NSW Budget: Over 10K health staff to be hired; public sector pay rise and $3K cash bonus
More than 10,000 full-time equivalent staff will be recruited to hospitals and health services across the state over four years, as part of the New South Wales 2022–23 Budget.
NSW Premier Dominic Perrottet said 7674 more workers would be recruited in the first year, which will help ease pressure on COVID-fatigued health staff and fast-track more elective surgery for patients.
“Everyone in NSW is indebted to our health workers for their selfless efforts throughout the pandemic, remembering for a long time there was no vaccine and they risked their lives each day to care for patients,” Perrottet said.
The additional staff will include nurses and midwives, doctors, paramedics, pathologists and scientific staff, pharmacists and allied health professionals, as well as support and ancillary staff who ensure the continued operations of NSW hospitals and the wider public health system.
Health Minister Brad Hazzard said the NSW Government’s $4.5 billion investment over four years is intended to relieve pressure on existing staff and will ensure there are appropriate levels of health staffing for its pipeline of health infrastructure projects. With 110 hospitals and healthcare facilities underway, this funding will also ensure those new hospitals will have the workforce of today and the future, Hazzard said. The staffing boost will also be extended to rural and regional NSW.
Treasurer Matt Kean said a strong feature of this health workforce budget was a boost to NSW Ambulance, which has been under unprecedented pressure with historically high call rates.
“We will provide immediate relief and support for NSW Ambulance, with $1.76 billion to recruit 2128 new staff and open 30 more stations,” Kean said.
Wage increase and $3000 bonus
The NSW Government has also announced a new public sector wages policy to provide increased pay for public sector employees including paramedics, nurses and teachers.
The new two-year policy provides among the highest public sector wages growth in the country with employees offered a 3% remuneration increase a year in 2022–23 and 2023–24, with a possible further 0.5% on offer in 2023–24 for employees that make a substantial contribution to productivity-enhancing reforms. This provides for remuneration increases of up to 6.5% over two years under the new policy.
The policy will apply to new industrial agreements that are struck from 1 July 2022. In addition, a one-off payment of $3000 will be provided to employees in the NSW Health Service in recognition of their work on the frontline of the COVID-19 pandemic.
The payment covers paramedics, midwives, cleaners and all other permanent staff employed by the NSW Health Service.
Emergency care — new staff and stations
NSW Ambulance will recruit 2128 new staff and open 30 more stations in a $1.76 billion boost to frontline emergency care, as part of the NSW Government’s 2022–23 Budget.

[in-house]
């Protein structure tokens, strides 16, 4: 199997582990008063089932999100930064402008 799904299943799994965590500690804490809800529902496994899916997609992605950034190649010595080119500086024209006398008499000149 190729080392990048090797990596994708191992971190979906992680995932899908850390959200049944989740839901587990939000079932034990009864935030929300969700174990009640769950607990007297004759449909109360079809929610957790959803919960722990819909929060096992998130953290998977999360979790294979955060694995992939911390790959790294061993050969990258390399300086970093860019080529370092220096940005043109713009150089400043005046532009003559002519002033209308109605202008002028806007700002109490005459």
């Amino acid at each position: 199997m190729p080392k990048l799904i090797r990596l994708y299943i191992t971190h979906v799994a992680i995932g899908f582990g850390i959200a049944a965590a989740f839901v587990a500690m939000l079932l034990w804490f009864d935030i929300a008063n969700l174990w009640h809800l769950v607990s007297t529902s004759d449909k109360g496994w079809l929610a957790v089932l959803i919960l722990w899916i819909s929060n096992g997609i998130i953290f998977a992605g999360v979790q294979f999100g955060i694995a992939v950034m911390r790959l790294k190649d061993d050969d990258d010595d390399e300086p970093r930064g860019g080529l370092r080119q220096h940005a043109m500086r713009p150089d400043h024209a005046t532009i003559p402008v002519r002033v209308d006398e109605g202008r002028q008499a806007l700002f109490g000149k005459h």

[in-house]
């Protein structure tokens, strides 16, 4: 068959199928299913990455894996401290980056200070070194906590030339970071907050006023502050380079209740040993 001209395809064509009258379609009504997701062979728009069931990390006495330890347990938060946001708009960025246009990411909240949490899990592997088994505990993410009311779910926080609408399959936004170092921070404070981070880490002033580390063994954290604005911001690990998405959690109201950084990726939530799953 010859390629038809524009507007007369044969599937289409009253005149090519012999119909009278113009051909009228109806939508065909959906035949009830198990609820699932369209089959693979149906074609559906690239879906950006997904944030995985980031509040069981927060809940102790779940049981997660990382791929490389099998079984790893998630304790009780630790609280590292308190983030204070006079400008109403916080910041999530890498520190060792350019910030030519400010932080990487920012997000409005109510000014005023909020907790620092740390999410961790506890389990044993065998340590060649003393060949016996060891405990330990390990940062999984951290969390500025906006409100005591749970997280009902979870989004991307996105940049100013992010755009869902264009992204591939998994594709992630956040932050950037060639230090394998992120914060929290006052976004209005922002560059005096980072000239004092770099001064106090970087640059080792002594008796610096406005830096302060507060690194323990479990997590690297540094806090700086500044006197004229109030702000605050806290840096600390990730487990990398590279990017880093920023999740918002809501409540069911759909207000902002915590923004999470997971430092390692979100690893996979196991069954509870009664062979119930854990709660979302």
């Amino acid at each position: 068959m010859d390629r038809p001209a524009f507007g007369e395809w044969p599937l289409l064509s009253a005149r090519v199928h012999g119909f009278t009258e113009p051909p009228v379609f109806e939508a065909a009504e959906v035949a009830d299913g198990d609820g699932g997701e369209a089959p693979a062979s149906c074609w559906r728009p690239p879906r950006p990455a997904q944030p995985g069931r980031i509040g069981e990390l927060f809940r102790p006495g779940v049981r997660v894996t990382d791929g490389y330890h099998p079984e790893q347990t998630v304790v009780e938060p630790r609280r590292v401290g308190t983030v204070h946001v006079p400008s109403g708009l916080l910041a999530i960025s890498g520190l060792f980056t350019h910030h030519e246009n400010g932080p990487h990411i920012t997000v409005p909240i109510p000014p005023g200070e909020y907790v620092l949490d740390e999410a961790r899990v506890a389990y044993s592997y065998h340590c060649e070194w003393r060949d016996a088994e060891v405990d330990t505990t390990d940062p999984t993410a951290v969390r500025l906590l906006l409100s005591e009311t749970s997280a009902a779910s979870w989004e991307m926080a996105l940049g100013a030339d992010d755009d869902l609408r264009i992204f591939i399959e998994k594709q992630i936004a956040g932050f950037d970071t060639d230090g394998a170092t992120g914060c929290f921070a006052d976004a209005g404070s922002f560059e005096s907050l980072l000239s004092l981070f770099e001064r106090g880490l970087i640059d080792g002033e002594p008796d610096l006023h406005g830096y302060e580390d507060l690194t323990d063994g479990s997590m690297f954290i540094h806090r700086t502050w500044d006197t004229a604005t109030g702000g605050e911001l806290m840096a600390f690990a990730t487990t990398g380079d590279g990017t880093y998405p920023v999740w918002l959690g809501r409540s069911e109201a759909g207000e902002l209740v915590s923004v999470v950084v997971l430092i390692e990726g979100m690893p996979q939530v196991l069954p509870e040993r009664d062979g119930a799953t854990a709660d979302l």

NSW Premier Dominic Perrottet said, “The investment will help increase capacity both in terms of available paramedics to respond to patients and available staff to help answer the record volume of calls.
The $1.76 billion over four years will provide NSW with 1858 extra paramedics, 210 ambulance support staff, 52 nurses and eight doctors.
Health Minister Brad Hazzard said the government will continue its record spending on ambulance infrastructure, so the larger workforce has access to the best facilities.
“NSW Ambulance, the Health Services Union and the NSW Government have worked collaboratively ensuring we get the right number of paramedics, in the right places, when and where needed. This massive boost to paramedics we believe will make a positive difference,” Hazzard said.
As a part of the budget, the NSW Government will deliver 30 new stations including at Warilla, Kincumber, Lisarow, Gateshead, Swansea, Cherrybrook, Raby and Narellan in the coming year, with 22 more stations to come over the following three years.
Minister for Regional Health Bronnie Taylor said the investment in ambulance infrastructure and workforce is great news for those living in regional and rural areas.
NSW Treasurer Matt Kean said the pandemic has made it clear continued investment in frontline healthcare workers is crucial.
“We are always thankful for the outstanding commitment, compassion and tireless efforts of our ambulance staff, but especially throughout the pandemic,” Kean said.
The Health Services Union HSU Secretary, Gerard Hayes, said, “This payment recognises the reality of what our members have gone through. For people on modest incomes, like cleaners and security, it is a massive boost that makes up for the pay freeze of 2020. It will allow many to put in place a financial buffer against the rising cost of living.”
“The HSU will continue to push for the public sector wage cap to be abolished, however. The NSW wages policy prevents meaningful wage bargaining. We need a system that allows workers to bargain for wages based on the cost of living and productivity, not a system based on the whim of politicians. While we are gratified that the Premier is listening to our concerns, we nonetheless want the cap to be scrapped.”
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